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7-Week Diet Plan

by
author image Michelle Kerns
Michelle Kerns writes for a variety of print and online publications and specializes in literature and science topics. She has served as a book columnist since 2008 and is a member of the National Book Critics Circle. Kerns studied English literature and neurology at UC Davis.
7-Week Diet Plan
Salad and Sandwich Photo Credit EzumeImages/iStock/Getty Images

To be healthy and sustainable, a seven-week diet plan needs to do more than simply restrict your daily caloric intake. It should provide a balance of all the food groups your body needs to obtain essential nutrients – whole grains, lean protein, fruits, vegetables and high-calcium foods like dairy – while being easy enough to follow without strenuous effort. One way to do this, suggests the U.S. Department of Agriculture, is to follow a basic template that divides your recommended servings and portions for each meal throughout the day. You won’t need to guess what you’re eating every day for the plan’s seven weeks, and you can be certain to consume enough for proper health without going overboard. Ask your doctor if you need help designing a diet that works for you.

Sample Breakfast Plans

You might plan breakfasts on your seven-week plan to include a 1-ounce serving of grains, 1 cup of low- or nonfat dairy or other calcium-rich food and 1 1/2 ounces of protein. A slice of whole-wheat toast topped with peanut butter and roasted, unsalted sunflower seed kernels paired with a glass of milk or a calcium-fortified plant milk such as almond or soy milk would fulfill these requirements. Other good breakfast grain options could be cooked oatmeal, a whole-wheat bagel or a ready-to-eat cereal that has 3 or more grams of dietary fiber and less than 240 milligrams of sodium and 7 grams of sugar per serving. Steer clear of high-fat breakfast meats like bacon, sausage or ham in favor of poultry-based alternatives.

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Sample Lunch Plans

During your seven-week diet, a typical lunch menu could consist of two 1-ounce servings each of protein and grains, 1 cup of vegetables and 1/2-cup serving of dairy. One sample lunch could be a sandwich containing 2 ounces of turkey breast or lean roast beef and reduced-fat cheese with a side salad. Another option might be a pasta salad containing grilled chicken breast or tofu and chopped raw vegetables served with milk. Choose whole grains like whole-wheat bread or whole-grain pasta over refined-grain choices such as white bread, regular pasta and white rice. They contain more nutrients, including fiber, which can aid with weight loss by keeping you feeling fuller longer. If you’re a vegan, strict vegetarian or lactose-intolerant, you can get the calcium you need by substituting fortified plant milk, juice or bread products or including plenty of dark, leafy green vegetables in your diet.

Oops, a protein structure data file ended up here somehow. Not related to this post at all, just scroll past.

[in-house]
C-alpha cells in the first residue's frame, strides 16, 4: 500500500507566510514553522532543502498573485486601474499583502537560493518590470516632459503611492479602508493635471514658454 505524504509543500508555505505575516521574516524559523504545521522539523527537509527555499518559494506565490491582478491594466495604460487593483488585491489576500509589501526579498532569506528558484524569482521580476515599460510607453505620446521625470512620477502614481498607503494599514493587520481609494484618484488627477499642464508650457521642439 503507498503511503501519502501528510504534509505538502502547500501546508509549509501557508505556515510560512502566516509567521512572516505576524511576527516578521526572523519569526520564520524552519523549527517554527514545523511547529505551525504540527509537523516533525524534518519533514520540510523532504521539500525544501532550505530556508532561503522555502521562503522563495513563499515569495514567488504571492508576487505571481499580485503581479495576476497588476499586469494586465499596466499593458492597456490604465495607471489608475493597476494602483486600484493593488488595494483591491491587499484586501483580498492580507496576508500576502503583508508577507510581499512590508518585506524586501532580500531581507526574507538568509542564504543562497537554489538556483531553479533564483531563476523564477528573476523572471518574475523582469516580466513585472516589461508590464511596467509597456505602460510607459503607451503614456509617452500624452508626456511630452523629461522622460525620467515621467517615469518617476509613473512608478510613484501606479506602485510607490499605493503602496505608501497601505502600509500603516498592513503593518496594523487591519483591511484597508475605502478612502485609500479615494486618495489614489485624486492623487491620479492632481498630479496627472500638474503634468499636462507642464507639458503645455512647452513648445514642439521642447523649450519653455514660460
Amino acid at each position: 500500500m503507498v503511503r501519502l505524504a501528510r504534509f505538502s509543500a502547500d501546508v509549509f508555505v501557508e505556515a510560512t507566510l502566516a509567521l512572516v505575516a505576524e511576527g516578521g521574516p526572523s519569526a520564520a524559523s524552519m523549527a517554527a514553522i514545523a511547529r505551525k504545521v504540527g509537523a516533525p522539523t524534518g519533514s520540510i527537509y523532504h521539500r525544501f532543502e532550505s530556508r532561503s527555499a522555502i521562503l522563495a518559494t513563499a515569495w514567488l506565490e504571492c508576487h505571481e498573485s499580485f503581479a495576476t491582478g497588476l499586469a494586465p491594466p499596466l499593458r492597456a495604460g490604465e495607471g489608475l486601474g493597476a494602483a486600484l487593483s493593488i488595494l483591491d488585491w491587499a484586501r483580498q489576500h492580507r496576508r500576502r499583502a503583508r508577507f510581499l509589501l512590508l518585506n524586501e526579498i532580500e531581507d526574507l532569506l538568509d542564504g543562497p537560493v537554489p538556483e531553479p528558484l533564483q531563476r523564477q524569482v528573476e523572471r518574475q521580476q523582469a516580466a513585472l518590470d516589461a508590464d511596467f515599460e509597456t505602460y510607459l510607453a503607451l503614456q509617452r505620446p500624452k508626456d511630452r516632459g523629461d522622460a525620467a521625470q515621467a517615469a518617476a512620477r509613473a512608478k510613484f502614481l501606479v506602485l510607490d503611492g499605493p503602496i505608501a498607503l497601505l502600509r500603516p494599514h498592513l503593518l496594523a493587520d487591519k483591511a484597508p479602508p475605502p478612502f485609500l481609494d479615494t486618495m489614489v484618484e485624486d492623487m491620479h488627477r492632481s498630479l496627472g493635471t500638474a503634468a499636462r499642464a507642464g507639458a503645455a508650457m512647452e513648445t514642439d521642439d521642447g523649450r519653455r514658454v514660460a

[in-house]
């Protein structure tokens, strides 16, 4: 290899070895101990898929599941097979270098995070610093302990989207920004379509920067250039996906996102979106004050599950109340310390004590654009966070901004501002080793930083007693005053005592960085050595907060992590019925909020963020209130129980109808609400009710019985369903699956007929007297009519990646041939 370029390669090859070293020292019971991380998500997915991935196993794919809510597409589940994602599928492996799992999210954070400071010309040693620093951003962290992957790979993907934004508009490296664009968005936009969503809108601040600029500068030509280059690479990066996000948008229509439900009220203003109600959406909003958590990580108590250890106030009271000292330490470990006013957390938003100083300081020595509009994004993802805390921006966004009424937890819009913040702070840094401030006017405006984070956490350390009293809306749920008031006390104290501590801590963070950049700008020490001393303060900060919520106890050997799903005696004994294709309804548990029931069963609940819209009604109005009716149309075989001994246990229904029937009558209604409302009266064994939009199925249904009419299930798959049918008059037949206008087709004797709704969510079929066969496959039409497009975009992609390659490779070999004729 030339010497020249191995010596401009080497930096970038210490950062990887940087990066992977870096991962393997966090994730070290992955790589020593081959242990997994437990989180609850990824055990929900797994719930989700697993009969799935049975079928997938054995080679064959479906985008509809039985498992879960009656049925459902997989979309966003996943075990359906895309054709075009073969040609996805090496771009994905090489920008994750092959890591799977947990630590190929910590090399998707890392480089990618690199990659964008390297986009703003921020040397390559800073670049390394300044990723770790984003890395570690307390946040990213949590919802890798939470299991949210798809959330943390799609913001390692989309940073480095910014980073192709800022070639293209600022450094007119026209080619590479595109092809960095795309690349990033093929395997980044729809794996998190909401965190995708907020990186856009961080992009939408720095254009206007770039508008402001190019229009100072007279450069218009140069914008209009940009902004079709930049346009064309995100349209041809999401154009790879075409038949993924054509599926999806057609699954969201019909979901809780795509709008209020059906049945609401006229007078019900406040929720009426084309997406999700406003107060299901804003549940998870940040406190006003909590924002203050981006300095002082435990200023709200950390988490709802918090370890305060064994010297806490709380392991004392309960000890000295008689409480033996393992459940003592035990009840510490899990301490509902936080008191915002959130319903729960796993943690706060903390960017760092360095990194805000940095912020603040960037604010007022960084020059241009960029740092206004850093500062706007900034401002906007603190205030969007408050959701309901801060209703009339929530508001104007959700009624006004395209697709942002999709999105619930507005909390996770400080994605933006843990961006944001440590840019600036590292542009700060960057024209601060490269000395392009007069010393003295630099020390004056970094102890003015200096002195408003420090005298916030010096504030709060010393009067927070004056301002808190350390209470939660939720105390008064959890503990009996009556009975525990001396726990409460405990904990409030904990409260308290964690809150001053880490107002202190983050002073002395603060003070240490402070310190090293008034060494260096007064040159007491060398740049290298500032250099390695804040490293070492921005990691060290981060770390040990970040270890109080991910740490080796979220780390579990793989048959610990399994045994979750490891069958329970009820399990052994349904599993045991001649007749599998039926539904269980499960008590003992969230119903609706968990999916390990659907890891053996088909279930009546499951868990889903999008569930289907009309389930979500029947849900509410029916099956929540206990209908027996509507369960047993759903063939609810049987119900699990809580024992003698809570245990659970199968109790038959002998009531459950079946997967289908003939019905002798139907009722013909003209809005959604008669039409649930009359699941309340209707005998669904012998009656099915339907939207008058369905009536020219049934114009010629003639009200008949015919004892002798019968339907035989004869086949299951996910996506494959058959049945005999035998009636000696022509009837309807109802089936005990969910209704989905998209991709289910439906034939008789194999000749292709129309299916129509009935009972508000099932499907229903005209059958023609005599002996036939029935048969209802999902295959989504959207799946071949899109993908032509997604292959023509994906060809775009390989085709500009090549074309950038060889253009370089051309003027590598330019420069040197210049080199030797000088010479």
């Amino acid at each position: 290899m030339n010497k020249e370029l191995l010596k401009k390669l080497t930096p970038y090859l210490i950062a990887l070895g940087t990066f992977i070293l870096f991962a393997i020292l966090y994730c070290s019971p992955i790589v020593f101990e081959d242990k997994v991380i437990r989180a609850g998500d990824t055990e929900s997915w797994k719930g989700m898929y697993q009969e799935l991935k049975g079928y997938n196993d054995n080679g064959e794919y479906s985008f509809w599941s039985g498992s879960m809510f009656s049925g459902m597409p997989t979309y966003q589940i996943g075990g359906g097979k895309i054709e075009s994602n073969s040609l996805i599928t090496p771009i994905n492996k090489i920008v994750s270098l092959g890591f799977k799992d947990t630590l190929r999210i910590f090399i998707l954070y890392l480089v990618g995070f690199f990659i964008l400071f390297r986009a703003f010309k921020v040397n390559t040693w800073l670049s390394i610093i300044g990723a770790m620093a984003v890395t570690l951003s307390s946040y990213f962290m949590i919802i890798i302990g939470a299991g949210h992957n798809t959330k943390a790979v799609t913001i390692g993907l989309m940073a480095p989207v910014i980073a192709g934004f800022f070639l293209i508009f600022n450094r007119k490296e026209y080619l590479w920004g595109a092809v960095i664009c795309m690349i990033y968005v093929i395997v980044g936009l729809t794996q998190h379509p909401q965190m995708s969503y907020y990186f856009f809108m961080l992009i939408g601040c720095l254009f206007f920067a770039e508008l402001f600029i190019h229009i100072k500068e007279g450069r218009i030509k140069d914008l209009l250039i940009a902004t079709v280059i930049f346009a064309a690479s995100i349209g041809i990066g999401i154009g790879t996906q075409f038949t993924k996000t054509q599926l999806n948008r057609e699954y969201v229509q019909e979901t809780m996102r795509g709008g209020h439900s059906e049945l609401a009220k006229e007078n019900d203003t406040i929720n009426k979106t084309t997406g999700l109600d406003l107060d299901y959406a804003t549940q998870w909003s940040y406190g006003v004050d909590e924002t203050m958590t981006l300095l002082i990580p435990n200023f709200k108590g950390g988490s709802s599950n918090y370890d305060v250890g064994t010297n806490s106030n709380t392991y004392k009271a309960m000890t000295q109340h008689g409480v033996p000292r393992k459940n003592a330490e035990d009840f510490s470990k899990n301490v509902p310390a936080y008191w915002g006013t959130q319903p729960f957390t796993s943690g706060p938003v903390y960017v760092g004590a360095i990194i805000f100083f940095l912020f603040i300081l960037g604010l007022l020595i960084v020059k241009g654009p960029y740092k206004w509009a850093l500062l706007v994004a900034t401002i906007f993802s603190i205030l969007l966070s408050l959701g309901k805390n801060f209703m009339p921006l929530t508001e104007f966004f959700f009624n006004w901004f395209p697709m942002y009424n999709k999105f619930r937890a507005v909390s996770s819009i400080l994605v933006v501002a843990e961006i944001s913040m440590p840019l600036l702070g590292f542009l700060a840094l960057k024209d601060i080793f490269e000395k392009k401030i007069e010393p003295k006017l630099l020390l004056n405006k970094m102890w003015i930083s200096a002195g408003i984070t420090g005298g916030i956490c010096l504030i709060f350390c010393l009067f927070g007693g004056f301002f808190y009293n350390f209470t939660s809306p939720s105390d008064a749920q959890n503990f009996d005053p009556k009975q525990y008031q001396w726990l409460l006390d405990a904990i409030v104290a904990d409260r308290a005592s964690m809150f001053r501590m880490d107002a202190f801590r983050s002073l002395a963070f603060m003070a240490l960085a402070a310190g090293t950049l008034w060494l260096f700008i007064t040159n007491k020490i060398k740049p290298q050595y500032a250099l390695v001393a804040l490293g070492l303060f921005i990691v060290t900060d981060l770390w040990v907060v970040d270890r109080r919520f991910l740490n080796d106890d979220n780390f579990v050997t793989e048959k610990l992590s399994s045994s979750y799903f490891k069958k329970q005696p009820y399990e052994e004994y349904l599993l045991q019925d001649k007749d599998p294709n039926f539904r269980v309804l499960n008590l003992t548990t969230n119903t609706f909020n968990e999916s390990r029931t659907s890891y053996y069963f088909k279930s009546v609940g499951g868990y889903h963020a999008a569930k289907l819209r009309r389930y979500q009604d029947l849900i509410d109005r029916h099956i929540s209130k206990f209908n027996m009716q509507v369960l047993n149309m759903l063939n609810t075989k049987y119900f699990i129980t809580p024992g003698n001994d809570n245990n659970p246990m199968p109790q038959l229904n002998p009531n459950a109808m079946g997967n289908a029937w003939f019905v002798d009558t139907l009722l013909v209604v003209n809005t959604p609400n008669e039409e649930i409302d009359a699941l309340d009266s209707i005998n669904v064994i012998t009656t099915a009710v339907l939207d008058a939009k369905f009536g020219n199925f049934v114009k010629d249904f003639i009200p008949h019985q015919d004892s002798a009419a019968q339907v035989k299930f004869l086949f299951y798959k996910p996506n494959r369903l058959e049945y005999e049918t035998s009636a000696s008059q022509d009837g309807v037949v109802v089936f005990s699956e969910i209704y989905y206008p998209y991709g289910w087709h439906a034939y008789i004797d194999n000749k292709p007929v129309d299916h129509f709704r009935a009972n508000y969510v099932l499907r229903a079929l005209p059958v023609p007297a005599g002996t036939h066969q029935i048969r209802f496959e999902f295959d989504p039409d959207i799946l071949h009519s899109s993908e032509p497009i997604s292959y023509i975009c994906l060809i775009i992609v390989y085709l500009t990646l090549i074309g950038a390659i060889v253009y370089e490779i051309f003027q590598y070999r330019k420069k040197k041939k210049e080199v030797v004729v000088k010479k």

Sample Dinner Plans

For dinners, plan on a balance of all the food groups. Try two 1-ounce servings each of protein and grains and a 1-cup serving each of vegetables, fruits and calcium-rich foods. Serve 2 ounces of grilled salmon with 1 cup of cooked brown rice, steamed vegetables, fresh seasonal fruit and a glass of milk, or have a meal such as two whole-wheat tortillas filled with sauteed pork loin and topped with shredded cheese and your choice of raw or sauteed vegetables. Vegetarians might have a lentil, kale, vegetable and barley stew with a whole-grain roll. Round out the meal with a dessert of fresh fruit. To keep your fat and calorie consumption as low as possible, don’t fry your meats, coat them with breading or eat them with creamy, high-calorie sauces. Instead, pick grilling, roasting, broiling or steaming, and use as few heart-healthy mono- and polyunsaturated fats like olive or canola oil as possible.

Sample Snack Plans

Wise snacking can help you achieve success during your diet by helping you stave off hunger while supplying much-needed nutrition. Snacking poorly on chips, cookies, candy, commercial baked goods, fried foods or buttery popcorn, however, can pack on empty calories and inhibit weight loss. Plan for two nutrient-dense, low-calorie snacks each day -- one midmorning and another in the late afternoon. Include at least two of the food groups in each snack. For example, your midmorning snack might contain one fruit serving and 1/2 cup of dairy, such as sliced fresh fruit mixed into nonfat, unsweetened yogurt. Your afternoon snack could contain a serving of grains and 1/2 cup of vegetables. Five whole-wheat crackers paired with raw vegetables like carrots, broccoli or celery would be a good choice.

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References

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